Socrates Sculpture Park
Socrates Sculpture Park was created in 1986 by an American sculpture named Mark di Suvero. By the time Suvero created the Park, he was already a world-renowned sculptor. He leased the land for the park from the City of New York. Before he leased the property, it was used as riverside landfill. Suvero helped organize a cleanup of the area. After it was completed, the Park provided sculptors, such as Suvero, with the opportunity to display their work, while also providing residents with a park for outdoor enjoyment.
Backstory and Context
Mark di SuveroBorn to a father who served in the Italian Navy, Mark di Suvero moved around when he was young. He was born in 1933 in Shanghai. He later moved to San Fransico with his family and attended UC Berkeley, where he graduated with a degree in Philosophy in 1957. After graduating from college he moved to New York City.
While in New York City, Suvero achieved success early for his sculptures that were made out of debris from around the city, such as wood planks and rope. He later started using steel because he wanted to make grander sculptures. One of Suver's main objectives was to make his work accessible to the masses, which he accomplished by displaying his work in public spaces, such as parks. That was what led Suvero to create Socrates Sculpture Park in 1986.
Socrates Sculpture ParkSocrates Sculpture Park sits on the East River overlooking the stretch of water known as "Hell Gate" that runs between Astoria and Ward's Island. Prior to 1986, the location of the Park was used as a dumping site for waste. The City of New York did little to stop further deterioration on the property. That's when Suvero stepped in, offering to lease the property and organizing a community cleanup.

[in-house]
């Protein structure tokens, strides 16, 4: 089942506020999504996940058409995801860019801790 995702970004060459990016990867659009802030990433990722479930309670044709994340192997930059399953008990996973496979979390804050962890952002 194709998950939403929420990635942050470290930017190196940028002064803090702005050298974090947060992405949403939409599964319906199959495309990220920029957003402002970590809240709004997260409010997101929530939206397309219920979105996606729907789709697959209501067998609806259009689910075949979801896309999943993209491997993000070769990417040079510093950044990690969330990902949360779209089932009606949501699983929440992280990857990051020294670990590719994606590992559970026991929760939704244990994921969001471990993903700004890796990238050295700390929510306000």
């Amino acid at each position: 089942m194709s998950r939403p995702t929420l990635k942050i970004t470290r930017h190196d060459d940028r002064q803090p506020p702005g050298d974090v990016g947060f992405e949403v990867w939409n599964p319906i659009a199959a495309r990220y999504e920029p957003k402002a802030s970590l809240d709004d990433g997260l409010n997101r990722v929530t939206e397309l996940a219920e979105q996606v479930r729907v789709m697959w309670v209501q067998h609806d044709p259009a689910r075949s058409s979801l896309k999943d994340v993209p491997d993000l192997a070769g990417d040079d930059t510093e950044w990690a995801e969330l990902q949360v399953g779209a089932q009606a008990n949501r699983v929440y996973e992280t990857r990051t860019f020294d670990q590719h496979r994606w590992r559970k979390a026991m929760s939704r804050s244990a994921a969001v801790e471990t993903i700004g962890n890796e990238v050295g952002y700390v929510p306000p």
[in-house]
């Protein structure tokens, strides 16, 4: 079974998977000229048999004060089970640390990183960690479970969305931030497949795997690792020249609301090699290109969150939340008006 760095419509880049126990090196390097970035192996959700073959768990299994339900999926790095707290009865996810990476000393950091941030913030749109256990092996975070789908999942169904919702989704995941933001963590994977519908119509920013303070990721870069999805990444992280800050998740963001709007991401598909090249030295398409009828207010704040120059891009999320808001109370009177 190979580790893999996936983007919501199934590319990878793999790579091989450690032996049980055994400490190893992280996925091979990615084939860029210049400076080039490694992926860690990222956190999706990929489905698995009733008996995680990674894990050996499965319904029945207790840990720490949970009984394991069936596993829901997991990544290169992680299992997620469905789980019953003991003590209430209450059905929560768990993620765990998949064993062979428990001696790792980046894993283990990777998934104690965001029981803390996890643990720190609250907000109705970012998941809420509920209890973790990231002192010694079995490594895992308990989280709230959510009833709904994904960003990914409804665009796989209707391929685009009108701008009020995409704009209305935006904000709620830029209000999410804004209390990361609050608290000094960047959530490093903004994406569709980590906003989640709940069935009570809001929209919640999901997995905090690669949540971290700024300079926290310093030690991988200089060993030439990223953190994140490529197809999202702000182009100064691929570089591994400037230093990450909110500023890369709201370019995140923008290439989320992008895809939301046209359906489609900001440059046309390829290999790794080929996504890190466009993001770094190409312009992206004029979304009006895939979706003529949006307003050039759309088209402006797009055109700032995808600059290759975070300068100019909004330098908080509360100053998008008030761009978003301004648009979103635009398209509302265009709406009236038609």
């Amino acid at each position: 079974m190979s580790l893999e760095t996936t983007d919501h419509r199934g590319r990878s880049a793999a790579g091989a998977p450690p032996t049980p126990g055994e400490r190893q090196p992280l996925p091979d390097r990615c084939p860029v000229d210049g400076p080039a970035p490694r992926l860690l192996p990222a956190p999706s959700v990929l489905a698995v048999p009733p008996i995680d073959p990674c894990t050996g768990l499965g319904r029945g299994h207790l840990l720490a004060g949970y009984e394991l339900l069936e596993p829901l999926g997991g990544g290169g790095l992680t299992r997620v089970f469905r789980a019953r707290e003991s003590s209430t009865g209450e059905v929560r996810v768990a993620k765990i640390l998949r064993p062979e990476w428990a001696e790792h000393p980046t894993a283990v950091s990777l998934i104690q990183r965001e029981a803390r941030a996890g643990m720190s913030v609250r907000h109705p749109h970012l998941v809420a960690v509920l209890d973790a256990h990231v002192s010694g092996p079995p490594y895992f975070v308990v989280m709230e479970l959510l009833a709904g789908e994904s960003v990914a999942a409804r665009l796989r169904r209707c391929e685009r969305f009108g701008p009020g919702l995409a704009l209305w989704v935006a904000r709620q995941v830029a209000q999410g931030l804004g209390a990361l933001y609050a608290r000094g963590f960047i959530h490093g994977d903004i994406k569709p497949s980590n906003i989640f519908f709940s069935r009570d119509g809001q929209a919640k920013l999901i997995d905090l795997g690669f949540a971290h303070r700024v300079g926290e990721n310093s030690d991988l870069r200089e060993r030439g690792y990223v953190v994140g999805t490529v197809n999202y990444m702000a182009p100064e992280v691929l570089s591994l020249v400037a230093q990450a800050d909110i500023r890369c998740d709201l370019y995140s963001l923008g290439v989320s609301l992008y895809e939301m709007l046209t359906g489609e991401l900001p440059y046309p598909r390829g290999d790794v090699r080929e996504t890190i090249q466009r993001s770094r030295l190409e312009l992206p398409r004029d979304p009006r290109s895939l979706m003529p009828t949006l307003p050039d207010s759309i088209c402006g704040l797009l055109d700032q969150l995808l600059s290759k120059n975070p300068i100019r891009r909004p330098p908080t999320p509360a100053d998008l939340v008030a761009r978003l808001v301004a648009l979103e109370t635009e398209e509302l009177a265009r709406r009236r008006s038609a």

After the cleanup, Suvero and other artists used the Park as an exhibition space to display their work. The Park was particularly dedicated to up and coming artists looking for somewhere to show their sculptures. The Park was named after Socrates, an ancient Greek philosopher. It received this name to honor the Greek population that lived in Astoria, the largest such population in New York City. By 1990, an organization called Socrates Sculpture Inc. was raising funds to maintain the park, which it continues to do today, as new art and artists continue to be displayed. Since its opening, Socrates Sculpture Park has become a significant cultural center and a renowned outdoor museum.
"Socrates Sculpture Park." NYC Parks. Accessed Web, 11/28/17. https://www.nycgovparks.org/parks/socrates-sculpture-park/history.
Lippincott, Jonathan. "Sculpture in the Landscape." The Paris Review. 5/16/16. Accessed Web, 11/28/17. https://www.theparisreview.org/blog/2016/05/16/sculpture-in-the-landscape/.